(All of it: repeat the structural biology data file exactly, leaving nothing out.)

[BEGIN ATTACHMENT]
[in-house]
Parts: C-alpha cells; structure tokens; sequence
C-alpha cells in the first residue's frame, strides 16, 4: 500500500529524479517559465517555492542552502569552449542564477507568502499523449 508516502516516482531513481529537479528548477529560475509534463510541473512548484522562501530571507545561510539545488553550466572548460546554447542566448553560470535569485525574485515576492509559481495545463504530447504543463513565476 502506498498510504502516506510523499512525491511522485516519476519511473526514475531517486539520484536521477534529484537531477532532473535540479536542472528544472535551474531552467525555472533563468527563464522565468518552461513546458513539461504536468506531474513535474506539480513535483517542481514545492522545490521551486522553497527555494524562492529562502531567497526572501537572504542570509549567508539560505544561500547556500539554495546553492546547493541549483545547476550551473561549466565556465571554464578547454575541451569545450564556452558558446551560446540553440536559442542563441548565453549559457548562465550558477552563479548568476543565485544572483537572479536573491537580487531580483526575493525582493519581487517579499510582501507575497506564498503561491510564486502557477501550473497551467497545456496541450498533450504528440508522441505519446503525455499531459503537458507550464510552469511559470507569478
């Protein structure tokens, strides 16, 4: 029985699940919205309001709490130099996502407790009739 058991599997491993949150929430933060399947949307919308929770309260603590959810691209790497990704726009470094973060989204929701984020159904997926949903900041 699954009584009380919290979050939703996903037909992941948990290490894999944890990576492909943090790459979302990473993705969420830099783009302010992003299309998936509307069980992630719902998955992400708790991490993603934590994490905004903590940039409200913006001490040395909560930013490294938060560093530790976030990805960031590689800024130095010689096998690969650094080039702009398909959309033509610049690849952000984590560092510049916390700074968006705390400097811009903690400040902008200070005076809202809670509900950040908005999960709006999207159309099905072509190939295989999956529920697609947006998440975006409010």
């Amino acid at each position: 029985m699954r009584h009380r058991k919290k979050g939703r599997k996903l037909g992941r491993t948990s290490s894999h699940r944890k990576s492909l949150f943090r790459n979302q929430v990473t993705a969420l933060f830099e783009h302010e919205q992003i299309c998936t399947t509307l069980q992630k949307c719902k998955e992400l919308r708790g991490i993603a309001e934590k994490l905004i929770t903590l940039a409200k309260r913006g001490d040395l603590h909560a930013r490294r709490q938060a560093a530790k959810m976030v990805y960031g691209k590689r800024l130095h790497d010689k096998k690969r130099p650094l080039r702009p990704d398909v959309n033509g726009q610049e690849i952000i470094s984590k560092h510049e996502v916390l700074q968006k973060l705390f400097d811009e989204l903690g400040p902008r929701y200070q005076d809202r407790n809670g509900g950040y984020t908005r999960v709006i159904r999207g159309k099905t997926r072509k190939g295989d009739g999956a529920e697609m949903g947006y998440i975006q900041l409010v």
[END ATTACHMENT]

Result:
[in-house]
Parts: C-alpha cells; structure tokens; sequence
C-alpha cells in the first residue's frame, strides 16, 4: 500500500529524479517559465517555492542552502569552449542564477507568502499523449 508516502516516482531513481529537479528548477529560475509534463510541473512548484522562501530571507545561510539545488553550466572548460546554447542566448553560470535569485525574485515576492509559481495545463504530447504543463513565476 502506498498510504502516506510523499512525491511522485516519476519511473526514475531517486539520484536521477534529484537531477532532473535540479536542472528544472535551474531552467525555472533563468527563464522565468518552461513546458513539461504536468506531474513535474506539480513535483517542481514545492522545490521551486522553497527555494524562492529562502531567497526572501537572504542570509549567508539560505544561500547556500539554495546553492546547493541549483545547476550551473561549466565556465571554464578547454575541451569545450564556452558558446551560446540553440536559442542563441548565453549559457548562465550558477552563479548568476543565485544572483537572479536573491537580487531580483526575493525582493519581487517579499510582501507575497506564498503561491510564486502557477501550473497551467497545456496541450498533450504528440508522441505519446503525455499531459503537458507550464510552469511559470507569478
């Protein structure tokens, strides 16, 4: 029985699940919205309001709490130099996502407790009739 058991599997491993949150929430933060399947949307919308929770309260603590959810691209790497990704726009470094973060989204929701984020159904997926949903900041 699954009584009380919290979050939703996903037909992941948990290490894999944890990576492909943090790459979302990473993705969420830099783009302010992003299309998936509307069980992630719902998955992400708790991490993603934590994490905004903590940039409200913006001490040395909560930013490294938060560093530790976030990805960031590689800024130095010689096998690969650094080039702009398909959309033509610049690849952000984590560092510049916390700074968006705390400097811009903690400040902008200070005076809202809670509900950040908005999960709006999207159309099905072509190939295989999956529920697609947006998440975006409010």
């Amino acid at each position: 029985m699954r009584h009380r058991k919290k979050g939703r599997k996903l037909g992941r491993t948990s290490s894999h699940r944890k990576s492909l949150f943090r790459n979302q929430v990473t993705a969420l933060f830099e783009h302010e919205q992003i299309c998936t399947t509307l069980q992630k949307c719902k998955e992400l919308r708790g991490i993603a309001e934590k994490l905004i929770t903590l940039a409200k309260r913006g001490d040395l603590h909560a930013r490294r709490q938060a560093a530790k959810m976030v990805y960031g691209k590689r800024l130095h790497d010689k096998k690969r130099p650094l080039r702009p990704d398909v959309n033509g726009q610049e690849i952000i470094s984590k560092h510049e996502v916390l700074q968006k973060l705390f400097d811009e989204l903690g400040p902008r929701y200070q005076d809202r407790n809670g509900g950040y984020t908005r999960v709006i159904r999207g159309k099905t997926r072509k190939g295989d009739g999956a529920e697609m949903g947006y998440i975006q900041l409010v």